A Text-Independent Speaker Recognition rvbalan/TEACHING/AMSC663Fall2011/... Introduction: 663/664...

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Transcript of A Text-Independent Speaker Recognition rvbalan/TEACHING/AMSC663Fall2011/... Introduction: 663/664...

  • A Text-Independent Speaker Recognition System Catie Schwartz Advisor: Dr. Ramani Duraiswami Final Presentation AMSC 664 May 10, 2012

  • Outline   Introduction   Review of Algorithms

    1.  Mel Frequency Cepstral Coefficients (MFCCs) 2.  Voice Activity Detector (VAD) 3.  Expectation-Maximization (EM) for Gaussian Mixture Models (GMM) 4.  Maximum A Posteriori (MAP) Adaptation 5.  Block Coordinate Decent Minimization (BCDM) for Factor Analysis (FA) 6.  Linear Discriminant Analysis (LDA)

      Review of Classifiers 1.  Log-Likelihood Test (LLT) 2.  Cosine Distance Scoring (CDC)

      Databases 1.  TIMIT 2.  SRE 2004, 2005, 2006, 2010

      Results   Summary

  • Introduction: Speaker Recognition

     Given two audio samples, do they come from the same speaker?

     Text-independent: no requirement on what the test speaker says in the verification phase

     Needs to be robust against channel variability and speaker dependent variability

  • Introduction: 663/664 Project

     3 different speaker recognition systems have been implemented in MATLAB ◦ GMM Speaker Models ◦  i-vector models using Factor Analysis

    techniques ◦  LDA reduced i-vectors models

     All build off of a “Universal Background Model” (UBM)

  • Algorithm Flow Chart Background Training

    Background Speakers

    Feature Extraction (MFCCs + VAD)

    GMM UBM (EM)

    Factor Analysis Total Variability Space

    (BCDM)

    Reduced Subspace (LDA)

    ubms T A

    Sufficient statistics

  • Reference Speakers

    Feature Extraction (MFCCs + VAD)

    Algorithm Flow Chart Factor Analysis/i-vector Speaker Models Enrollment Phase

    i-vector Speaker Models

    ubms

    i-vector Speaker Models

    T

    Sufficient statistics

  • Feature Extraction (MFCCs + VAD)

    Algorithm Flow Chart Factor Analysis/i-vector Speaker Models Verification Phase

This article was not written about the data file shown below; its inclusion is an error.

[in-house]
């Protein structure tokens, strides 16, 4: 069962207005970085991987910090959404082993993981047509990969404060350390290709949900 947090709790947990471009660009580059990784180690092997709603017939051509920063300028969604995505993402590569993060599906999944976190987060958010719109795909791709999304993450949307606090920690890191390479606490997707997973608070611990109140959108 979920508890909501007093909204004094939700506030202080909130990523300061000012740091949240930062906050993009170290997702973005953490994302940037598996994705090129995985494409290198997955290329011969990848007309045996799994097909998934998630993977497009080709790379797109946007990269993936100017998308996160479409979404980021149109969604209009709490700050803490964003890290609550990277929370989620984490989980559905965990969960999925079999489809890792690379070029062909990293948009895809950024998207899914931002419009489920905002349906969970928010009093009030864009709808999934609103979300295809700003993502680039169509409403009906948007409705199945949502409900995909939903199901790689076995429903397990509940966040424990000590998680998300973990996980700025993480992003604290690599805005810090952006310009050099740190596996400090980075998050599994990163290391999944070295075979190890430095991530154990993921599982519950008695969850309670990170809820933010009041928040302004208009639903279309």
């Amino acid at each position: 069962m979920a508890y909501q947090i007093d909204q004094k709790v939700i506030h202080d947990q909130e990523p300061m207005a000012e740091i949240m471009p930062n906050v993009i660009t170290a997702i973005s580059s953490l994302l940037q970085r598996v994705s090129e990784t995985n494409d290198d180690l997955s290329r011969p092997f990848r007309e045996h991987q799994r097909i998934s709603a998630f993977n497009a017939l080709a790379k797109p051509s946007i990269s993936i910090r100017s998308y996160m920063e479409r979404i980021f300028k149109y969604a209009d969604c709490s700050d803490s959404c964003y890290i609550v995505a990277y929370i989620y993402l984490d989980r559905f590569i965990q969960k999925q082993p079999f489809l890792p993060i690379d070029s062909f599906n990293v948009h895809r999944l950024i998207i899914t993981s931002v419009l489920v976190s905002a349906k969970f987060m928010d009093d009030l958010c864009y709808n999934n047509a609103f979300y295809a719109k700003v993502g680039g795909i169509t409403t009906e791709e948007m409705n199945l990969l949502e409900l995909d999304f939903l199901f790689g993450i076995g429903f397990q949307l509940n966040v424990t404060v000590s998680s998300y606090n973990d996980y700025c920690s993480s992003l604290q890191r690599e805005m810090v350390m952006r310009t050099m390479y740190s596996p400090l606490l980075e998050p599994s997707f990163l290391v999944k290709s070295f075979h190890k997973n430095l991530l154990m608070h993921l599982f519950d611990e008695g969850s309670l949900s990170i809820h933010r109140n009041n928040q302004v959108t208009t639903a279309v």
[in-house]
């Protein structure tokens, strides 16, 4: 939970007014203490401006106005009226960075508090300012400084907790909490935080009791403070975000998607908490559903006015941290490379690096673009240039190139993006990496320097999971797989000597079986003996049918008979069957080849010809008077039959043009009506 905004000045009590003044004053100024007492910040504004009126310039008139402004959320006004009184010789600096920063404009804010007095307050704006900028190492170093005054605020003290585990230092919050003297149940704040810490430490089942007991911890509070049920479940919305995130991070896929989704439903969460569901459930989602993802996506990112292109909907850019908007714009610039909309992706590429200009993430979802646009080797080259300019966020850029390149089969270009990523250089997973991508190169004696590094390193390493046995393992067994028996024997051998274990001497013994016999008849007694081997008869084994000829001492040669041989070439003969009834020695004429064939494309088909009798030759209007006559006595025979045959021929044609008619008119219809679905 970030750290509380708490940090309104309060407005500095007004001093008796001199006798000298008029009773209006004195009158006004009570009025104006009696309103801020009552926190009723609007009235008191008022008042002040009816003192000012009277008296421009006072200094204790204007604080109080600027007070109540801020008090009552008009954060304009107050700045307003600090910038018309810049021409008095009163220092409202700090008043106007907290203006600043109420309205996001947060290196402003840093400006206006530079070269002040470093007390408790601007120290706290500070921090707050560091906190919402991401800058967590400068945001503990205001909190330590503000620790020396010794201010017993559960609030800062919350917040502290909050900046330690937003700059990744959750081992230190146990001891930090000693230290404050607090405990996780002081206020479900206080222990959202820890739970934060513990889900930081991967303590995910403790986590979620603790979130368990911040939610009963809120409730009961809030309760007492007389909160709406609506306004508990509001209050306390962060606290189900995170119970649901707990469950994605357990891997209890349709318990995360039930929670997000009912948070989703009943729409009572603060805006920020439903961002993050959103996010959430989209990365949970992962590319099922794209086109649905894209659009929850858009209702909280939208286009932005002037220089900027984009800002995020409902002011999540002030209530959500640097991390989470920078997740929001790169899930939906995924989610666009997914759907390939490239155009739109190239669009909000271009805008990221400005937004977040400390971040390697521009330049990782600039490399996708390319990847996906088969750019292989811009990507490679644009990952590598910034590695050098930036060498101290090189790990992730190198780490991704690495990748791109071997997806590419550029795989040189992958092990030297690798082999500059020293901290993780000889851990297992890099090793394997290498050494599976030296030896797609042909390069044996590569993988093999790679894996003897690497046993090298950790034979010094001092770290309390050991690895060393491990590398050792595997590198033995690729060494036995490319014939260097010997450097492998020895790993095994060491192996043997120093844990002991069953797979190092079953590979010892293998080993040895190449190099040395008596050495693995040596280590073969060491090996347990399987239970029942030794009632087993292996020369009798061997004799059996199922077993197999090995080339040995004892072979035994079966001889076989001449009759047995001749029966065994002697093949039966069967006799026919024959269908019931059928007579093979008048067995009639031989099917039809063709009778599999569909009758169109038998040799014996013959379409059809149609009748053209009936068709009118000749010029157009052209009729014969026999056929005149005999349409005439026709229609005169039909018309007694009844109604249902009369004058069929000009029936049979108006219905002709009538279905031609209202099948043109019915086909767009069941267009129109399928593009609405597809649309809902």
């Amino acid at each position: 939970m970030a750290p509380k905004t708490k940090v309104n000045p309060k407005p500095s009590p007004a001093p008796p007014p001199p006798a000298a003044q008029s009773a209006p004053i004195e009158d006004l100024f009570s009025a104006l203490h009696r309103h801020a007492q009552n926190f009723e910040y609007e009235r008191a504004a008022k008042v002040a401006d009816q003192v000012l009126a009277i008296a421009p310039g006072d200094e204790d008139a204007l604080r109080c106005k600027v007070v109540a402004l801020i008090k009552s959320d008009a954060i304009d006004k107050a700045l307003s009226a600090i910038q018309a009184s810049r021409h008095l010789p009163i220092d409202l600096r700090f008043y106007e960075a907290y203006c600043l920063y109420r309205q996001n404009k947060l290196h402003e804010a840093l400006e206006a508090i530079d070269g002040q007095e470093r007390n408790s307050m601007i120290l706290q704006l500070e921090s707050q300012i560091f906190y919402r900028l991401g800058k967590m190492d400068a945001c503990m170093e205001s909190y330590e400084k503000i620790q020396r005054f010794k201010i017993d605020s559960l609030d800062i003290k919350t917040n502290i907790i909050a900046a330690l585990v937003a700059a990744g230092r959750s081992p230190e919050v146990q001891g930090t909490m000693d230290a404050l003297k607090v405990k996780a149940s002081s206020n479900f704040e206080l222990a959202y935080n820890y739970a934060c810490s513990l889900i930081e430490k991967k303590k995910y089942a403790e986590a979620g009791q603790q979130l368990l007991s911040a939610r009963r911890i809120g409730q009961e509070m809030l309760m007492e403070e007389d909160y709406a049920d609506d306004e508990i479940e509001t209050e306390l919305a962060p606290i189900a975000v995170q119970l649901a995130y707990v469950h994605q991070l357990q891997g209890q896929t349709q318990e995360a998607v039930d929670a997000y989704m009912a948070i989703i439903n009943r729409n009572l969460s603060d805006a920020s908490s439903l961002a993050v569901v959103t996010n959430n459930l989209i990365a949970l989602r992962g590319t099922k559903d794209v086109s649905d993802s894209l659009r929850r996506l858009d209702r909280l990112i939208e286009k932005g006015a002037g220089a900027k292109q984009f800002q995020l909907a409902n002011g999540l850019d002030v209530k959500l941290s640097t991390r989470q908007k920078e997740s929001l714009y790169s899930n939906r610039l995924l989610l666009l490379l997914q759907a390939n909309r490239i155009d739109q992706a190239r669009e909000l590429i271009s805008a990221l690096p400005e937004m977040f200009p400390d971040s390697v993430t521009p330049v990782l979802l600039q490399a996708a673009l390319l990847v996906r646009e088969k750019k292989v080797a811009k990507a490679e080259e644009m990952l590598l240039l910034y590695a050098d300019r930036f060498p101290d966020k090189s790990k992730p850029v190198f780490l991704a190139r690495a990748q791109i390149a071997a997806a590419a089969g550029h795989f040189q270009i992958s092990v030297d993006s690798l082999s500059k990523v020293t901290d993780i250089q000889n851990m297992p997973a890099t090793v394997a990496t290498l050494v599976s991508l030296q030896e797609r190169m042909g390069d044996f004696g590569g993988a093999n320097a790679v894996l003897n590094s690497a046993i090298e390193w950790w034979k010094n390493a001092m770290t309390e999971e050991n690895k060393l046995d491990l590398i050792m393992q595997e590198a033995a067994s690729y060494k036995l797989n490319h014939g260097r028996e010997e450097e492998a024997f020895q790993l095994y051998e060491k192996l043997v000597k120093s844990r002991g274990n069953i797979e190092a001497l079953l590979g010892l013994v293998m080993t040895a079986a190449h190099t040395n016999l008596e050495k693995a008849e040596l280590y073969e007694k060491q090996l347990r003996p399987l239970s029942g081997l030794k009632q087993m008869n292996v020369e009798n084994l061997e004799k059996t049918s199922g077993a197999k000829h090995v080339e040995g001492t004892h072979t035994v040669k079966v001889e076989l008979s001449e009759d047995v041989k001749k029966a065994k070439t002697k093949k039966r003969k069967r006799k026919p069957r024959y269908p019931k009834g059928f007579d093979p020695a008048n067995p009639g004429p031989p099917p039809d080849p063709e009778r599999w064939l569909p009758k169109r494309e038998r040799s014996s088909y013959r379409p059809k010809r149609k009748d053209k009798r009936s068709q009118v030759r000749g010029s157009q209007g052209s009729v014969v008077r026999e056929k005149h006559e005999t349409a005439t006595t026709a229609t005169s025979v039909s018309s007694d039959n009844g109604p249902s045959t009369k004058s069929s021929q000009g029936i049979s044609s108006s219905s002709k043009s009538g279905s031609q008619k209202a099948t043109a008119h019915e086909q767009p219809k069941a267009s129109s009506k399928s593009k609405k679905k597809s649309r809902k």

Cosine Distance Score (Classifier)

    Test Speaker

    Feature Extraction (MFCCs + VAD)

    i-vector Speaker Models

    i-vector Speaker Models

    T

    Sufficient statistics

    ubms

  • Review of Algorithms 1. Mel-frequency Cepstral Coefficients (MFCCs)

      Low-level feature (20 ms)   Bin in frequency domain

      Convert to cepstra

      Derivatives of MFCCs can be used as features as well

    ∑ −

    ⎥ ⎦

    ⎤ ⎢ ⎣

    ⎡ ⎟ ⎠

    ⎞ ⎜ ⎝

    ⎛ −= M

    m n mm

    nmYc 1 2

    1cos)]([log π

    Ellis, Daniel P. W. PLP and RASTA (and MFCC, and Inversion) in Matlab. PLP and RASTA (and MFCC, and Inversion) in Matlab. Vers. Ellis05-rastamat. 2005. Web. 1 Oct. 2011. .

  • Review of Algorithms 2. Voice Activity Detector (VAD)

      Energy based ◦  Remove any frame with either less than 30 dB of

    maximum energy or less than -55dB overall

     Can be combined with Automatic Speech

    Recognition (ASR) if provided

    0 0.5 1 1.5 2 2.5 3 -1

    0

    1 Speech Waveform

    time (s)

    am pl

    itu de

    0 0.5 1 1.5 2 2.5 3 0

    0.5

    1

    Detected Speech - (19.0% of frames are silent)

    Kinnunen, Tomi, and Haizhou Li. "An Overview of Text-independent Speaker Recognition: From Features to Supervectors." Speech Communication 52.1 (2010): 12-40. Print.

  • Review of Algorithms 3. Expectation Maximization (EM) for Gaussian Mixture Models (GMM)

      The EM Algorithm is used for training the Universal Background Model (UBM)

      UBM assume speech in general is represented by a finite mixture of multivariate Gaussians

    Reynolds, Douglas A., and Richard C. Rose. "Robust Text-independent Speaker Identification Using Gaussian Mixture Speaker Models." IEEE Transations on Speech and Audio Processing IEEE 3.1 (1995): 72-83. Print.

    ∑ =

    Σ= K

    k kktkt xNsxp

    1 ),|()|( µπ

  • Review of Algorithms 3. Expectation Maximization (EM) for Gaussian Mixture Models (GMM)

    1.  Create a large matrix containing all features from all background speakers ◦  Can down-sample to 8 times the number of variables